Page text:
Pat Maxwell, '17, Named April Pro Bono Volunteer of the Month
Editor's note: The Pro Bono Board, a student group committed to expanding pro bono knowledge and opportunities to students, names a Pro Bono Volunteer of the Month. The April honoree is Pat Maxwell, ’17. Stephanie Spiro,'16, a member of the board, wrote this story on his work. For more information on pro bono work, visit the Pro Bono Service Initiative website or contact Shehnaz Mansuri in the Office of Career Services.
April’s Volunteer of the Month, Pat Maxwell, ’17, has dedicated his pro bono service to coordinating the University of Chicago Law School’s student participation in the Hyde Park Neighborhood Club (HPNC). HPNC provides afterschool programming for children whose parents would otherwise struggle to send their kids to extracurricular activities.
Maxwell and eight other students mentor sixth and seventh graders at a local school. As mentors, the law students play basketball with their mentees, help them with homework, and participate in both one-on-one and group activities.
One large piece of the mentoring program is Lawyers in the Classroom. Maxwell and his group use an age-appropriate curriculum to teach core legal principles.
“There are a lot of debate activities; it isn’t lecture focused, it’s more interactive,” Maxwell said.
Lessons are geared toward the Bill of Rights and its defining concepts. There are also accessible statuary interpretation lessons. One lesson that the law students facilitated involved an activity that Pat engaged in during his first statutory interpretation class in law school. The law students read a hypothetical ordinance to their mentees: “No Vehicles Allowed in the Park.” The mentees then discussed whether this ordinance applied to bicycles, roller skates, scooters, and hover boards.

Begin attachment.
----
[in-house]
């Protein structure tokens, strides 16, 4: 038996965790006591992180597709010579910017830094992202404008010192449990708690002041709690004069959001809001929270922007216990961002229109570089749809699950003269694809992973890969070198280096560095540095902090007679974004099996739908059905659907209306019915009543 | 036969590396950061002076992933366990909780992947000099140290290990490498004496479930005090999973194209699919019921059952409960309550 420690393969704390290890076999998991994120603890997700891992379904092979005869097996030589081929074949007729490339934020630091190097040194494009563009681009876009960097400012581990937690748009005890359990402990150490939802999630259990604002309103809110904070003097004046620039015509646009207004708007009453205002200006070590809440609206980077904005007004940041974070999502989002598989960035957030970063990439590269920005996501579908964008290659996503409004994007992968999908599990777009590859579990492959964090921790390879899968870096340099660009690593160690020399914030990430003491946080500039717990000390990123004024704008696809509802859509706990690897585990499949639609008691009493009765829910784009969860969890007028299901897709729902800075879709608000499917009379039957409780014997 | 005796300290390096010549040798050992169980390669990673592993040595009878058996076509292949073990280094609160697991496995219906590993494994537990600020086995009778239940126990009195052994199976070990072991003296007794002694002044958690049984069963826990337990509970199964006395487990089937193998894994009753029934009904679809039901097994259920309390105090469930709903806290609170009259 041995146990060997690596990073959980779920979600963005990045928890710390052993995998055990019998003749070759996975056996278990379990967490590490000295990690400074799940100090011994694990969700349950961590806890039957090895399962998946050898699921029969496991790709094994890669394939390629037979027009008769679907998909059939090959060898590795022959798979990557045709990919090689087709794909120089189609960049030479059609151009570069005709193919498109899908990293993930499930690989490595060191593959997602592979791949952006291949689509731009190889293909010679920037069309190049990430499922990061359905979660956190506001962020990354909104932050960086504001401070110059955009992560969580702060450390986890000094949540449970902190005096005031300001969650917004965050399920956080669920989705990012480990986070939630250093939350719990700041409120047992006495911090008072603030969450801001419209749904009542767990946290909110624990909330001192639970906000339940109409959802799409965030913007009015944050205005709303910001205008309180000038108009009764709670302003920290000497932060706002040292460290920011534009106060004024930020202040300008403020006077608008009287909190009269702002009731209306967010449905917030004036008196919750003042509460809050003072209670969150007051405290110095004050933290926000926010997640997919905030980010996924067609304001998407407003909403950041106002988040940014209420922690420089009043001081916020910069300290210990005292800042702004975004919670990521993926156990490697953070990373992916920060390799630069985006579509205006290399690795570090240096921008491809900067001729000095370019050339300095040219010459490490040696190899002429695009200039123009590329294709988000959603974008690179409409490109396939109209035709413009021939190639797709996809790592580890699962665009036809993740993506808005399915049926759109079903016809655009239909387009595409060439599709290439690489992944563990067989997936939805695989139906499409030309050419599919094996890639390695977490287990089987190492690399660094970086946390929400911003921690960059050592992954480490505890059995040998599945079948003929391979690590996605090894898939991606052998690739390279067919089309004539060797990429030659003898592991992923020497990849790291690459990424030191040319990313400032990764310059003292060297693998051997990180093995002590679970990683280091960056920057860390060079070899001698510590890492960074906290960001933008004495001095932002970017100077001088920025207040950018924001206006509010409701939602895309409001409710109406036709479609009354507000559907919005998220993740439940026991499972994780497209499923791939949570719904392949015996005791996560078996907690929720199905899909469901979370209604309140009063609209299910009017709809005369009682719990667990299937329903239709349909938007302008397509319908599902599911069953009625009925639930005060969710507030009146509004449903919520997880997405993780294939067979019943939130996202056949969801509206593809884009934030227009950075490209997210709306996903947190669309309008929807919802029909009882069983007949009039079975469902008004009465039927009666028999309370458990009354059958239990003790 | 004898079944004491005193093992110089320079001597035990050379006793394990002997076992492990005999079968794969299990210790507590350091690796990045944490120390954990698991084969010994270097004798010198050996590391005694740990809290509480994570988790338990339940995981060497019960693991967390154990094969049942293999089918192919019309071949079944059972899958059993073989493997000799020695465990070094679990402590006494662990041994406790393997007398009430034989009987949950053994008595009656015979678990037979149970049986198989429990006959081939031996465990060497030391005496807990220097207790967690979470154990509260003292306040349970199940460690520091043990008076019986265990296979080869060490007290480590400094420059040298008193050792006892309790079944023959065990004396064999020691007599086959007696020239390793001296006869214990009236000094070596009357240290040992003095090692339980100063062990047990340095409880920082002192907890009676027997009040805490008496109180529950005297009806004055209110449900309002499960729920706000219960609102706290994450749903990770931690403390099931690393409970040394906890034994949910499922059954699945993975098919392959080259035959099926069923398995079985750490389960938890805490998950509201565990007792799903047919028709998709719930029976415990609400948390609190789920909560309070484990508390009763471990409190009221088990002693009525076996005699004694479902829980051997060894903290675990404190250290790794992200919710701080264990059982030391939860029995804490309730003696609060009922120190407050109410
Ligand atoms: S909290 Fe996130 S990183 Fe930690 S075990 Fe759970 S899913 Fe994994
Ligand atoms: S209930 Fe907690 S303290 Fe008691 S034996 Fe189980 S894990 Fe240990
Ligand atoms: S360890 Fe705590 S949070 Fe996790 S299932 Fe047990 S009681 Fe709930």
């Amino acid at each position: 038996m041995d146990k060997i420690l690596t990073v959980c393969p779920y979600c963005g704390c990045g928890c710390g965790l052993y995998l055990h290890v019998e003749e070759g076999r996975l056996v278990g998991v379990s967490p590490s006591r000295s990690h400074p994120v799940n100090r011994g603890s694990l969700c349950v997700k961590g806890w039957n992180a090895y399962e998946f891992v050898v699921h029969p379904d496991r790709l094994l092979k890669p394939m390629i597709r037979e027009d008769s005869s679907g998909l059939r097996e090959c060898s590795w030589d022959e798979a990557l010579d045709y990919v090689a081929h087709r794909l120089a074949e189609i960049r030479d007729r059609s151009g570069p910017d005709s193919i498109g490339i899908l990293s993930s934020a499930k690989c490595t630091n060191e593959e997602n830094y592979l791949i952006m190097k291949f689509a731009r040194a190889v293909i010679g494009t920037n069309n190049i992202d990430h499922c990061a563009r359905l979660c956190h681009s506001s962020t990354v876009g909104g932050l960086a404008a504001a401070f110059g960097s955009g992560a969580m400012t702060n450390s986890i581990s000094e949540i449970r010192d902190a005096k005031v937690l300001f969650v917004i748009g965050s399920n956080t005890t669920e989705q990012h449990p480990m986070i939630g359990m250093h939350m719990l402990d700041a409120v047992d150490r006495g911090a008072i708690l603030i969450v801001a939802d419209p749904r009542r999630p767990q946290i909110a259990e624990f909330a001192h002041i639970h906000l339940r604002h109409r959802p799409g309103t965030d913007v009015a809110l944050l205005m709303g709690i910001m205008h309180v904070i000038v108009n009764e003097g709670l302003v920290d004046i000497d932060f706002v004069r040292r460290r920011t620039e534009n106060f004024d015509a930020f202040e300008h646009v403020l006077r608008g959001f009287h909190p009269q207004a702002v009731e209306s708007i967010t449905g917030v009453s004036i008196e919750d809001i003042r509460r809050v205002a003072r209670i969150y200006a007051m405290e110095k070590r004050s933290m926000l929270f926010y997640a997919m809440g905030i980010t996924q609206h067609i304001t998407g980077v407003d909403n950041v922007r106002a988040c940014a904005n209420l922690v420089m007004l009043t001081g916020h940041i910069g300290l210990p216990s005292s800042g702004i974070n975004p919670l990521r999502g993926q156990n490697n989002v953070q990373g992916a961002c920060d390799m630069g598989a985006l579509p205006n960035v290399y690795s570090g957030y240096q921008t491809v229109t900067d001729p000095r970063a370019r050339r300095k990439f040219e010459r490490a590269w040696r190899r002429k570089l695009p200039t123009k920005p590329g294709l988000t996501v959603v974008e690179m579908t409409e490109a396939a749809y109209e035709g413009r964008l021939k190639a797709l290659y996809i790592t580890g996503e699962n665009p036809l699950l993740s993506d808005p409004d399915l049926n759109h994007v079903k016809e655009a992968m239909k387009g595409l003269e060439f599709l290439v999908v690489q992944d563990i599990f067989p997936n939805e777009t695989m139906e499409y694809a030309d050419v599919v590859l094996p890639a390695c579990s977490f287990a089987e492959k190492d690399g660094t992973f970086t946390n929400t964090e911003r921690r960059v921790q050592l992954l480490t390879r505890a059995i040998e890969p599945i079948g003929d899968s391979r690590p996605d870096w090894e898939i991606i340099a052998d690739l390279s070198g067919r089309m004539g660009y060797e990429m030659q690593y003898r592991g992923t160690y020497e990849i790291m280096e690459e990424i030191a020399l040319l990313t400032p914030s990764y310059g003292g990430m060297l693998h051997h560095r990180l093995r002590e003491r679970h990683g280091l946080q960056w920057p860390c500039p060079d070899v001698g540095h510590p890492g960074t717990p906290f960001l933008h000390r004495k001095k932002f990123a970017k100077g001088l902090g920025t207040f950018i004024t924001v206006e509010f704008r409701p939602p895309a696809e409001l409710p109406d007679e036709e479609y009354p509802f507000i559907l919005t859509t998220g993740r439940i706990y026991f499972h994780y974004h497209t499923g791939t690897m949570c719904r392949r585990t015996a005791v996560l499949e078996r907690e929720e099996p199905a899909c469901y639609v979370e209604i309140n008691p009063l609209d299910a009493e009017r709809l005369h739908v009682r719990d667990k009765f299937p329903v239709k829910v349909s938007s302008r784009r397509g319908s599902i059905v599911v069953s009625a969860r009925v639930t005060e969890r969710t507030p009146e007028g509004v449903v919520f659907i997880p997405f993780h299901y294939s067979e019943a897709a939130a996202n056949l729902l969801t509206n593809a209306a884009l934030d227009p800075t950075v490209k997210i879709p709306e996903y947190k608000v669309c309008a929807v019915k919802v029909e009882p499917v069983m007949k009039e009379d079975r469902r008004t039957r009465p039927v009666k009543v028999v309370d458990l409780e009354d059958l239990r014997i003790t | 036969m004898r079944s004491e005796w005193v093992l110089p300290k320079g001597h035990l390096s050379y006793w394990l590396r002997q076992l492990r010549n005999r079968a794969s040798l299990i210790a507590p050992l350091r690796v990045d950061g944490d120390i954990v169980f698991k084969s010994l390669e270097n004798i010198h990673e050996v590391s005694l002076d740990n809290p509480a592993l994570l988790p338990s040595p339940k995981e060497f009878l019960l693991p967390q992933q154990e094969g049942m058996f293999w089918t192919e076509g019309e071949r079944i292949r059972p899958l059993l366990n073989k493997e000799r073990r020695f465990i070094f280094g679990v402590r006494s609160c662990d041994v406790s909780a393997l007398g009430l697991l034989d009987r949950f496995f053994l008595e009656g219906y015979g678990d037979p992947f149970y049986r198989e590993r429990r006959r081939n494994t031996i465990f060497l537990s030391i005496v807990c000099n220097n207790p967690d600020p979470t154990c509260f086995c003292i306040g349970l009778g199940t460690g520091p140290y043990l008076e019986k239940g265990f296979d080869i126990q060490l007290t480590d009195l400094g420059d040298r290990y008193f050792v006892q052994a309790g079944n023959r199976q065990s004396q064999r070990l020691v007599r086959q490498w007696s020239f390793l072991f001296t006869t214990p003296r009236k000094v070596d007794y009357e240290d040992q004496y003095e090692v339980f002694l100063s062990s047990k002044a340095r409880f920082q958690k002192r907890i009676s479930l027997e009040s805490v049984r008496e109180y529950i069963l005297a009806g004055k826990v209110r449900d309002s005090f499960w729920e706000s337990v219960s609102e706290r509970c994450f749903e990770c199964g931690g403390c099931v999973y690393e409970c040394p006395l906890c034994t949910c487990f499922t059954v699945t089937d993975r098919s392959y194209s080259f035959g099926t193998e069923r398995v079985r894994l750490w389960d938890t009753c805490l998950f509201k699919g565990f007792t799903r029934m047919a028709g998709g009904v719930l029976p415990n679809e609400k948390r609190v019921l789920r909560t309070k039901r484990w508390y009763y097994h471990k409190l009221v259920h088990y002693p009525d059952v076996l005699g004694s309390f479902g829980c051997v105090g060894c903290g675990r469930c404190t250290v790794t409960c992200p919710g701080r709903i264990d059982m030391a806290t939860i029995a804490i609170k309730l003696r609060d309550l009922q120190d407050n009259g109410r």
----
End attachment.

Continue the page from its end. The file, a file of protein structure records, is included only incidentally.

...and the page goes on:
“It’s nice to tell them that some of the Lawyers in the Classroom lessons are like what we do in law school,” he said.
Often the children engage in fierce debate about lighthearted matters. But occasionally, the lessons bring up serious topics that touch the children’s lives. In the “No Weapons Allowed” lesson, the law students presented various hypothetical situations to discuss with the group. In one hypothetical situation, a young boy is harassed when he takes the bus to school, so he brings a bat to protect himself. In response to this hypothetical, one mentee raised his hand and explained that a very similar situation happened to his brother.
“His brother needed to walk in a dangerous neighborhood and brought a pocketknife to protect himself,” Maxwell explained. “He had an arrangement with the principal so he could get to school safely every day. The principal would lock up the knife until school was out.”
Maxwell said that in moments like that, volunteers learned a lot from the students.
“I feel like I live in a bubble in the South Side, so this has been an eye-opening experience to learn about the neighborhood we live in,” he said.
In other lessons, the mentees have talked about their experiences with police and their opinions on drug testing.
Most of the lessons take about a half hour to an hour. But this quarter, the mentors and mentees will spend three weeks preparing for a mock trial. Maxwell is excited for the challenge.
“We have had really great volunteers this year,” he said. “That has made all the difference. Once we got a bunch of mentors signed up for one-on-one relationships, we saw attendance go up. We always look for more people to join.”
A native of Cleveland, Maxwell graduated from Ohio State University before coming to the Law School. He will be a summer associate at Sidley Austin in Chicago this summer.